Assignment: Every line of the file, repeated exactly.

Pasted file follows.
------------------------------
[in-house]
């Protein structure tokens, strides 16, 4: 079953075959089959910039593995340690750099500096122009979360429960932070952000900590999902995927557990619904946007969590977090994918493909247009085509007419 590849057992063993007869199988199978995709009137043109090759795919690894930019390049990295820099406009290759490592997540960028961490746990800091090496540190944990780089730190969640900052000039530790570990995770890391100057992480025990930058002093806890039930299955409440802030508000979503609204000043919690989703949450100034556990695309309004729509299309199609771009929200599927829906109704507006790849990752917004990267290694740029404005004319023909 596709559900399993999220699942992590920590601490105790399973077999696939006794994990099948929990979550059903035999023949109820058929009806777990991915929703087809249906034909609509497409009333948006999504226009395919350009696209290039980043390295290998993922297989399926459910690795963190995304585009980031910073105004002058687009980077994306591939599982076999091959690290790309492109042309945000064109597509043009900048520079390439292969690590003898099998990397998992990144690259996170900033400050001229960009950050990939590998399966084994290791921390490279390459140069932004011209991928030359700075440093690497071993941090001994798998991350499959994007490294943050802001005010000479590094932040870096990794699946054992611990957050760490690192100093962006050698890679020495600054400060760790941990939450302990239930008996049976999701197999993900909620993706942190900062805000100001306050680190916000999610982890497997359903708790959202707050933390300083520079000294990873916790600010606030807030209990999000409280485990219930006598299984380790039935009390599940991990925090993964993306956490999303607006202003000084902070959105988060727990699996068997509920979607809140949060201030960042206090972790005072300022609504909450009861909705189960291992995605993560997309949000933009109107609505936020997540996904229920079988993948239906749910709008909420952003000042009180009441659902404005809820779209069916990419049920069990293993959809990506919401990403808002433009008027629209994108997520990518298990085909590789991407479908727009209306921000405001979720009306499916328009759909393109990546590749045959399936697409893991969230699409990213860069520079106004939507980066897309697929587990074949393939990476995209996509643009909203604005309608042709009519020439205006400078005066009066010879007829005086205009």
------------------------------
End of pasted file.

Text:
[in-house]
């Protein structure tokens, strides 16, 4: 079953075959089959910039593995340690750099500096122009979360429960932070952000900590999902995927557990619904946007969590977090994918493909247009085509007419 590849057992063993007869199988199978995709009137043109090759795919690894930019390049990295820099406009290759490592997540960028961490746990800091090496540190944990780089730190969640900052000039530790570990995770890391100057992480025990930058002093806890039930299955409440802030508000979503609204000043919690989703949450100034556990695309309004729509299309199609771009929200599927829906109704507006790849990752917004990267290694740029404005004319023909 596709559900399993999220699942992590920590601490105790399973077999696939006794994990099948929990979550059903035999023949109820058929009806777990991915929703087809249906034909609509497409009333948006999504226009395919350009696209290039980043390295290998993922297989399926459910690795963190995304585009980031910073105004002058687009980077994306591939599982076999091959690290790309492109042309945000064109597509043009900048520079390439292969690590003898099998990397998992990144690259996170900033400050001229960009950050990939590998399966084994290791921390490279390459140069932004011209991928030359700075440093690497071993941090001994798998991350499959994007490294943050802001005010000479590094932040870096990794699946054992611990957050760490690192100093962006050698890679020495600054400060760790941990939450302990239930008996049976999701197999993900909620993706942190900062805000100001306050680190916000999610982890497997359903708790959202707050933390300083520079000294990873916790600010606030807030209990999000409280485990219930006598299984380790039935009390599940991990925090993964993306956490999303607006202003000084902070959105988060727990699996068997509920979607809140949060201030960042206090972790005072300022609504909450009861909705189960291992995605993560997309949000933009109107609505936020997540996904229920079988993948239906749910709008909420952003000042009180009441659902404005809820779209069916990419049920069990293993959809990506919401990403808002433009008027629209994108997520990518298990085909590789991407479908727009209306921000405001979720009306499916328009759909393109990546590749045959399936697409893991969230699409990213860069520079106004939507980066897309697929587990074949393939990476995209996509643009909203604005309608042709009519020439205006400078005066009066010879007829005086205009």